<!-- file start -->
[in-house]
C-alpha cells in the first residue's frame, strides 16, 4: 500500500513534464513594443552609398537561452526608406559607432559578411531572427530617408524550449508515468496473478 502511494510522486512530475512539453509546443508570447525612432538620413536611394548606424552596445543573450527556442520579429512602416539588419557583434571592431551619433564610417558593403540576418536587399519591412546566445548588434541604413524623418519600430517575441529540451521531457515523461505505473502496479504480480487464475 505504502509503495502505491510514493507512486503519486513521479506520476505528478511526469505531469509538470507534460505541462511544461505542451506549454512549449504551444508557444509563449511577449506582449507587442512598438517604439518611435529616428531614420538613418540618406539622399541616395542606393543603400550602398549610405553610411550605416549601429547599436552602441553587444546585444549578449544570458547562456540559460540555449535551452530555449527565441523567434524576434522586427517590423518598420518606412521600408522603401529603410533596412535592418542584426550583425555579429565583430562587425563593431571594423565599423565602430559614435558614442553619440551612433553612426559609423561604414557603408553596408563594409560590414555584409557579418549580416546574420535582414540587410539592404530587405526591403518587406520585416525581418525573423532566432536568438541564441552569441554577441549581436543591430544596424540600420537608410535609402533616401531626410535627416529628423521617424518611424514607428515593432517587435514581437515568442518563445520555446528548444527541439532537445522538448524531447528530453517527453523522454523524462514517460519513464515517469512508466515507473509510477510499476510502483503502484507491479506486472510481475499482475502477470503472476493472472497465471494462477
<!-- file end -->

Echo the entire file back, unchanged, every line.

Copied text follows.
[in-house]
C-alpha cells in the first residue's frame, strides 16, 4: 500500500513534464513594443552609398537561452526608406559607432559578411531572427530617408524550449508515468496473478 502511494510522486512530475512539453509546443508570447525612432538620413536611394548606424552596445543573450527556442520579429512602416539588419557583434571592431551619433564610417558593403540576418536587399519591412546566445548588434541604413524623418519600430517575441529540451521531457515523461505505473502496479504480480487464475 505504502509503495502505491510514493507512486503519486513521479506520476505528478511526469505531469509538470507534460505541462511544461505542451506549454512549449504551444508557444509563449511577449506582449507587442512598438517604439518611435529616428531614420538613418540618406539622399541616395542606393543603400550602398549610405553610411550605416549601429547599436552602441553587444546585444549578449544570458547562456540559460540555449535551452530555449527565441523567434524576434522586427517590423518598420518606412521600408522603401529603410533596412535592418542584426550583425555579429565583430562587425563593431571594423565599423565602430559614435558614442553619440551612433553612426559609423561604414557603408553596408563594409560590414555584409557579418549580416546574420535582414540587410539592404530587405526591403518587406520585416525581418525573423532566432536568438541564441552569441554577441549581436543591430544596424540600420537608410535609402533616401531626410535627416529628423521617424518611424514607428515593432517587435514581437515568442518563445520555446528548444527541439532537445522538448524531447528530453517527453523522454523524462514517460519513464515517469512508466515507473509510477510499476510502483503502484507491479506486472510481475499482475502477470503472476493472472497465471494462477